Why am I Writing this Blog?

I am very concerned about the growing level of illiteracy among our children. This blog is for parents who are homeschooling, parents whose children are falling behind at school and they don't know how to help them, teachers who would like to bounce ideas off an experienced teacher or get ideas to help student with problems. I will do everything in my power to help anyone in the areas of reading and writing.

In this blog I'll be using the original English spelling forms, so please make allowances if you're American or have been taught the American spelling form.

Please be understanding about the advertisements on the blog. It gives me the opportunity to earn a little to add to my pension.

Related links for teaching training, lesson plans and worksheets:

Fantastic Free Video series on how to teach handwriting:
by handwriting expert Nan Jay Barchowsky
by handwriting teacher Matt Nisjak

HIGHLY RECOMMENDED: http://www.handwritingebooks.com/
101 sheets of lower case and 101 of upper case letters, plus a bonus book on numbers and another on words for $5.95 for the lot - A great bargain.

Information on Education and Homeschooling
EducationBug: Education Directory - articles, directory, newsletter and profiles on schools

Free Worksheets:
Eastside Literacy
First - Schools

Lined Handwriting Sheets:
Handwriting For Kids

Making Handwriting Sheets:
Handwriting Worksheets
Ed Helper

Videos About Teaching Handwriting:
Teachers TV

Free Lessons and Ideas:
The Electric Company
First 55 Come Alive
Literacy, Families and Learning
ESL Partyland

Ed Helper - Spelling
Ed Helper - Reading Comprehension
Ed Helper - Vocabulary
First - School
Sites for Teachers
Sites for Parents
Clipart for Worksheets
The Teacher's Corner
Teaching Made Easier
School Express

Membership Sites:
Ed Helper
Reading A-Z
ELSIE: Reading 0-6

Inexpensive Handwriting Books
Staidens Homeschooling

Thursday, July 30, 2009

2009 Notable Children's Books

For a look at the list of the best children's books, from the Association for Library Service to Children, Click Here Happy Reading!!

Sunday, July 26, 2009

The Most Dangerous Cake Recipe in the World!!


4 tablespoons flour
4 tablespoons sugar
2 tablespoons cocoa
1 egg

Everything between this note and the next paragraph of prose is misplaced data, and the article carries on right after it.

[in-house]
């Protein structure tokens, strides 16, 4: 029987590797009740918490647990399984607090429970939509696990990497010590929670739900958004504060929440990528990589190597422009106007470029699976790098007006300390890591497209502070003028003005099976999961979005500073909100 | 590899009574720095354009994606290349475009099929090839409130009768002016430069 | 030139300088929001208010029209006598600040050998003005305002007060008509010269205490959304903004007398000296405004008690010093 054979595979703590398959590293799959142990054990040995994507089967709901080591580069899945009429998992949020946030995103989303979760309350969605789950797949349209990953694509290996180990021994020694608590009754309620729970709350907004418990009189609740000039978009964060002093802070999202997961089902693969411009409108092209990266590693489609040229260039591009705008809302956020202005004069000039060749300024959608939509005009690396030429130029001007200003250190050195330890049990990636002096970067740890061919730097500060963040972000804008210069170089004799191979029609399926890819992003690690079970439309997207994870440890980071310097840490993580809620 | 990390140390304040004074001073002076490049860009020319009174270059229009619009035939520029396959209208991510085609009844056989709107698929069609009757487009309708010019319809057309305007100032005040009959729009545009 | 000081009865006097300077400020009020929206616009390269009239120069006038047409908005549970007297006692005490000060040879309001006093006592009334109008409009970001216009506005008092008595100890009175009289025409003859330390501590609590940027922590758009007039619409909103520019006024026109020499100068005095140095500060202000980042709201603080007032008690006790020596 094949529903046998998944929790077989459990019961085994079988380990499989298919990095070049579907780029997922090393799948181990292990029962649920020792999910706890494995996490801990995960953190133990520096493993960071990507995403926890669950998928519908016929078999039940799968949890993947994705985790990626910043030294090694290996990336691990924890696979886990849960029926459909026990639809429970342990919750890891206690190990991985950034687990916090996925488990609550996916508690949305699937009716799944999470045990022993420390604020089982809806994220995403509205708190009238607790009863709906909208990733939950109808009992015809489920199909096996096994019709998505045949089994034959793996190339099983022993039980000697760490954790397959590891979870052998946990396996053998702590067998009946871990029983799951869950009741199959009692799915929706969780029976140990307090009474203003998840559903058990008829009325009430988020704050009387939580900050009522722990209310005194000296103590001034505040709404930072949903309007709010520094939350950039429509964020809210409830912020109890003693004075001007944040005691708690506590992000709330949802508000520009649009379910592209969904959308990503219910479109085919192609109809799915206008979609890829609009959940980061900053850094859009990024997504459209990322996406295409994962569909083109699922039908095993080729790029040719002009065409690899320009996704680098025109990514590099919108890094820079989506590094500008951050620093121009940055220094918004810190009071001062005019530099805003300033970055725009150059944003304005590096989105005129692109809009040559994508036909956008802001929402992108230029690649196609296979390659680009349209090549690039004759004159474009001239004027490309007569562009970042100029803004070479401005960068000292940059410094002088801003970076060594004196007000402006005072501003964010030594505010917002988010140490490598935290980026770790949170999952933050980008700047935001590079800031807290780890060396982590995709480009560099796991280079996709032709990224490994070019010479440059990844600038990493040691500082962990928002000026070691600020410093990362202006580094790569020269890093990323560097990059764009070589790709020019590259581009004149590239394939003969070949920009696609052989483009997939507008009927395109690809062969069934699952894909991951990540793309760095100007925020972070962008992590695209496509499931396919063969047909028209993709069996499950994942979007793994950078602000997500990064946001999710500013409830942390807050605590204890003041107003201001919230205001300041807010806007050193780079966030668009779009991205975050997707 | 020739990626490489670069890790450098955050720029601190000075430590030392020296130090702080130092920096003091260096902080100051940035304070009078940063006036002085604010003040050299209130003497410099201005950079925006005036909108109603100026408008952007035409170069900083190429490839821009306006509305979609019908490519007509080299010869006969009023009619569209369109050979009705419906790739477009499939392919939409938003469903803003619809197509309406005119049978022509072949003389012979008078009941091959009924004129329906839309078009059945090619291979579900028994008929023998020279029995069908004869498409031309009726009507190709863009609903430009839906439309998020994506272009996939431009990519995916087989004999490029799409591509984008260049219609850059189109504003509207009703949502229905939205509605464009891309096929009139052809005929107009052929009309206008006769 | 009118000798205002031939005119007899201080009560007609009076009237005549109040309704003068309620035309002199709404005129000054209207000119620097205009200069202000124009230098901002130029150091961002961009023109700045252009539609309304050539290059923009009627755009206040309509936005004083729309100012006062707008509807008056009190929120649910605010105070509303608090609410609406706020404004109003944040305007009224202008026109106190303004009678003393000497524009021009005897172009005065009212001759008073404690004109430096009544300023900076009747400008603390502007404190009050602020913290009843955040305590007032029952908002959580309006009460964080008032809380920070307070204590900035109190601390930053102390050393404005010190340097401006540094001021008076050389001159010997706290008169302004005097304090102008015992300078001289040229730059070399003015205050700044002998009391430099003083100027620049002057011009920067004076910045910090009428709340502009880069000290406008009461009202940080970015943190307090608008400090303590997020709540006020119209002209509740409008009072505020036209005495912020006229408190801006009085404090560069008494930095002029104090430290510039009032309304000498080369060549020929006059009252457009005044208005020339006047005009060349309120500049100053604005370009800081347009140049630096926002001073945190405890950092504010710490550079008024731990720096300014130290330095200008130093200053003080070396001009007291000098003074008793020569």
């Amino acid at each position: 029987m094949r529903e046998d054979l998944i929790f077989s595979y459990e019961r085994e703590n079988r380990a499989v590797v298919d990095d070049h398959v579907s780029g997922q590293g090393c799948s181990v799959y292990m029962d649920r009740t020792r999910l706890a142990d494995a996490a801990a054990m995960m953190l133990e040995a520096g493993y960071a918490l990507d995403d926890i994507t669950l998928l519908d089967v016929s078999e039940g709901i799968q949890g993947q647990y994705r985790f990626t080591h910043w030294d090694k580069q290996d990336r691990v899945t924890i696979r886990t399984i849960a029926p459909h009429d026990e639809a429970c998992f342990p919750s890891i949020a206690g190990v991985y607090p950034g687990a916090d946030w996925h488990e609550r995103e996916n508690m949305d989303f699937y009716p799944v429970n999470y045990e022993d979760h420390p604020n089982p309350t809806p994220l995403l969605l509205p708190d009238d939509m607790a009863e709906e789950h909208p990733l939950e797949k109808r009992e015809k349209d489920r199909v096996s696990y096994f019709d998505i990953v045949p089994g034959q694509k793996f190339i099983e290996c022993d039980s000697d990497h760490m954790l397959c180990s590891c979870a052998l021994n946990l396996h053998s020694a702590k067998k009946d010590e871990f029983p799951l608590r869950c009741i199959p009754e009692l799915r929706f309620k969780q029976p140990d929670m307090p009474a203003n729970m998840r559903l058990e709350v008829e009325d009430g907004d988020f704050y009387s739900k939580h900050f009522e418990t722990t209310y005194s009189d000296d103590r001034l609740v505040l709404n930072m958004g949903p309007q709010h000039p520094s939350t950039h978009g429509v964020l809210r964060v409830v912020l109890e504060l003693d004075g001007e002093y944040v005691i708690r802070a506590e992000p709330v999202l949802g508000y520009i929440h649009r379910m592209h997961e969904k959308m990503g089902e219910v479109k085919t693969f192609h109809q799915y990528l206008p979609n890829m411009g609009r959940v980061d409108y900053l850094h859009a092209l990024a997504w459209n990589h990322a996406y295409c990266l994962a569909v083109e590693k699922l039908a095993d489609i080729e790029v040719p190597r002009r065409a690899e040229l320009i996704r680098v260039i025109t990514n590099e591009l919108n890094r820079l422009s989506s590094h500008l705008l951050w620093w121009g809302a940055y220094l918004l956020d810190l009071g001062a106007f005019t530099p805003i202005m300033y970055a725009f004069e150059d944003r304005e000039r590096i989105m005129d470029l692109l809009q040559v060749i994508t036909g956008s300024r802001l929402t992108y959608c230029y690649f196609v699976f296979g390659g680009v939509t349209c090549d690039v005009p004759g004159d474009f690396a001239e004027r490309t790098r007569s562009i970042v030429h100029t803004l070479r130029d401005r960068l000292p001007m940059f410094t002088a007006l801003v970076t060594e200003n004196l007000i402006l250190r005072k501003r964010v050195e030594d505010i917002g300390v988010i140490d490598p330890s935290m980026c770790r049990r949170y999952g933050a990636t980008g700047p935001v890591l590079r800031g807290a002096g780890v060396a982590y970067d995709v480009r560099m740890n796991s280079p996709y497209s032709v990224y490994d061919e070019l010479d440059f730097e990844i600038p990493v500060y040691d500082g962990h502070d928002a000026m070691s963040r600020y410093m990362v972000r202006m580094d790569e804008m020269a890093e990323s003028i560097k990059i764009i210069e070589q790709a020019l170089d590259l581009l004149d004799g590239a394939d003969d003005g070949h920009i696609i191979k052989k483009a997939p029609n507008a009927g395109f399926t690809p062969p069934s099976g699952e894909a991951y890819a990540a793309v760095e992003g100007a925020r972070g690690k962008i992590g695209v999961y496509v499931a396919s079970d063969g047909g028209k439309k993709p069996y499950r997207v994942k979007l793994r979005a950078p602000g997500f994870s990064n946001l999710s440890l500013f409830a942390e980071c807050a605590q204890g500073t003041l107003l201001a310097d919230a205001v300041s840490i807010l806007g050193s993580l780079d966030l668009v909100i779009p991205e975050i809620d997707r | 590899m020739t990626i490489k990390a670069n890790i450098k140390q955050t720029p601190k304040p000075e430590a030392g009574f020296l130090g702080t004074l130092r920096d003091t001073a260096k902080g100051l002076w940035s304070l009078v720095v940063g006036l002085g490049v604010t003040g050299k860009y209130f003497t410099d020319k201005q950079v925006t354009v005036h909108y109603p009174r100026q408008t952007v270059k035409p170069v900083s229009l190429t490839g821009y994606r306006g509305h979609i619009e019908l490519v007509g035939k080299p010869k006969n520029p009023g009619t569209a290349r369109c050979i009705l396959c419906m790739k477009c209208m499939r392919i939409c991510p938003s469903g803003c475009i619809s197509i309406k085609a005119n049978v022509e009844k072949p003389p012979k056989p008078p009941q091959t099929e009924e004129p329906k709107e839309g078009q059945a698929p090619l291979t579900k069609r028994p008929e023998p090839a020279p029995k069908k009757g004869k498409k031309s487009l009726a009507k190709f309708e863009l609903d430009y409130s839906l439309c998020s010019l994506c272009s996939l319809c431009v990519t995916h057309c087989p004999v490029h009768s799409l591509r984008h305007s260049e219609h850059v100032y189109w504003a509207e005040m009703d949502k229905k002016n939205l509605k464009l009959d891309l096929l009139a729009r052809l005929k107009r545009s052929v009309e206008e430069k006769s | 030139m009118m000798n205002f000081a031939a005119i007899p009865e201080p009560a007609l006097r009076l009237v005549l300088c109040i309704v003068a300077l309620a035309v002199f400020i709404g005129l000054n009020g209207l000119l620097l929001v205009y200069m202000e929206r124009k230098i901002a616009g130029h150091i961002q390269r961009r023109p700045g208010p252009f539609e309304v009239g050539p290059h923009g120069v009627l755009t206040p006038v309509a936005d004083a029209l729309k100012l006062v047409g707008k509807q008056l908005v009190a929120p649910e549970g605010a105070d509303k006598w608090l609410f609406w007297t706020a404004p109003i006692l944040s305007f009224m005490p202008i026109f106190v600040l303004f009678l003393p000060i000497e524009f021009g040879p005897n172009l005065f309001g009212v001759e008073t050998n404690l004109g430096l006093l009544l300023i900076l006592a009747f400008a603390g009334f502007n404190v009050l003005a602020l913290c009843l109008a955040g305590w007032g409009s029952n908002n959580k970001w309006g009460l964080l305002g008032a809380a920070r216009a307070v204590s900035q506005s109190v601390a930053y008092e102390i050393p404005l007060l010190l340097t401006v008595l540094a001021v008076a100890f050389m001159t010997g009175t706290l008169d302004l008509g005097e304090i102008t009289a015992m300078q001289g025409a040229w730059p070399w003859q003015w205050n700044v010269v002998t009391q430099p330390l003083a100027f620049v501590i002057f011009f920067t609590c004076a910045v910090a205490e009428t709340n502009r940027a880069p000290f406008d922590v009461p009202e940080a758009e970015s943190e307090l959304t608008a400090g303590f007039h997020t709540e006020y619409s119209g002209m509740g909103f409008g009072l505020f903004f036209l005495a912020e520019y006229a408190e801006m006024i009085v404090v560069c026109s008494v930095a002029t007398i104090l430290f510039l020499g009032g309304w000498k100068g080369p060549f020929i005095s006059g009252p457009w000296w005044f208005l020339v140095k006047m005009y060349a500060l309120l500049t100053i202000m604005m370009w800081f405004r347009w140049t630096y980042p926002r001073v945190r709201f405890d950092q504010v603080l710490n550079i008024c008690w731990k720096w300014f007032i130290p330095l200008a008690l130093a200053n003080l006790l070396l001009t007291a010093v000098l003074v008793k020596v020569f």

3 tablespoons milk
3 tablespoons oil
3 tablespoons chocolate chips (optional)
A small splash of vanilla extract and your favourite tipple
1 large coffee mug

Add dry ingredients to your largest mug and mix well. Add the egg and mix thoroughly. Pour in the milk and oil and mix well. Add the chocolate chips (if using), vanilla extract and a drop or two of your favourite tipple, then mix again.

Put your mug in the microwave and cook for 3 minutes on 1000 watts (high)
The cake will rise over the top of the mug, but don't be alarmed!

Allow to cool a little and tip out on plate if desired.
EAT! (this can serve 2 if you want to feel slightly more virtuous).

And why is this the most dangerous cake recipe in the world? Because now you are only 5 minutes away from chocolate cake at any time of the day or night! You are going to forward this straight away, aren't you...??

Phonics changes the structure of the brain - enhances intelligence

I was about to put this article in the Education News section, but decided that it was far to good to have it rotate out of my blog, so here it is. It was written by Shannah B Godfrey and published in the Examiner.com. I often put articles from this source in the Education News section and would recommend its Family and Parenting section to anyone with school or preschool aged children.

A research team headed by scientists from the esteemed Yale School of Medicine announced in 2004 a particularly significant finding for children who have trouble learning to read. It was reported by Gilbert Zarate in the Brownsville Herald: http://www.brownsvilleherald.com/opinions_more.php?id=61072_0_11_0_C

The focus of this study, as much of the writing on this topic, is on how to assist struggling readers. While struggling readers show us what the critical issues are, children who are not struggling will be able to learn much more, much quicker, if they are also given exposure to the best teaching practices. Unfortunately, as is commonly the case, teachers leave good students to fend for themselves on the mistaken assumption that they don’t need help.